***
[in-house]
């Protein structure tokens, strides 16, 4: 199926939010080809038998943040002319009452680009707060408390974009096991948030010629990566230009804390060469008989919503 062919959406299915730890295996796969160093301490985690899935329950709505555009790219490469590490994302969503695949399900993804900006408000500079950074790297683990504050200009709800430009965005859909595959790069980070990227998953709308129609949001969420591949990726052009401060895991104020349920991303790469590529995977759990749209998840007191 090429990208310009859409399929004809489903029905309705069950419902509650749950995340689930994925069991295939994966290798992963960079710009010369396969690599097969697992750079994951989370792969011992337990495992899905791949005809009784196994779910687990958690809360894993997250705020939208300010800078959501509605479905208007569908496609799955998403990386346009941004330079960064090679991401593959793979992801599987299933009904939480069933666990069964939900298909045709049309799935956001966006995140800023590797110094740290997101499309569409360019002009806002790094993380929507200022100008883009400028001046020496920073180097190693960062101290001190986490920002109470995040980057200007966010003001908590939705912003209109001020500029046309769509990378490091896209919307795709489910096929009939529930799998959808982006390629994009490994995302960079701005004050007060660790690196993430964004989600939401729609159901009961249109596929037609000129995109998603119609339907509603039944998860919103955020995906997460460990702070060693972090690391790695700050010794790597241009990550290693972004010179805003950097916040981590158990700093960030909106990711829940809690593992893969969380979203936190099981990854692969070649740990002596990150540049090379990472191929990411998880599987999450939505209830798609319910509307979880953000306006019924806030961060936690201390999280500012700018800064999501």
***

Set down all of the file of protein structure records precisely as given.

[in-house]
């Protein structure tokens, strides 16, 4: 199926939010080809038998943040002319009452680009707060408390974009096991948030010629990566230009804390060469008989919503 062919959406299915730890295996796969160093301490985690899935329950709505555009790219490469590490994302969503695949399900993804900006408000500079950074790297683990504050200009709800430009965005859909595959790069980070990227998953709308129609949001969420591949990726052009401060895991104020349920991303790469590529995977759990749209998840007191 090429990208310009859409399929004809489903029905309705069950419902509650749950995340689930994925069991295939994966290798992963960079710009010369396969690599097969697992750079994951989370792969011992337990495992899905791949005809009784196994779910687990958690809360894993997250705020939208300010800078959501509605479905208007569908496609799955998403990386346009941004330079960064090679991401593959793979992801599987299933009904939480069933666990069964939900298909045709049309799935956001966006995140800023590797110094740290997101499309569409360019002009806002790094993380929507200022100008883009400028001046020496920073180097190693960062101290001190986490920002109470995040980057200007966010003001908590939705912003209109001020500029046309769509990378490091896209919307795709489910096929009939529930799998959808982006390629994009490994995302960079701005004050007060660790690196993430964004989600939401729609159901009961249109596929037609000129995109998603119609339907509603039944998860919103955020995906997460460990702070060693972090690391790695700050010794790597241009990550290693972004010179805003950097916040981590158990700093960030909106990711829940809690593992893969969380979203936190099981990854692969070649740990002596990150540049090379990472191929990411998880599987999450939505209830798609319910509307979880953000306006019924806030961060936690201390999280500012700018800064999501």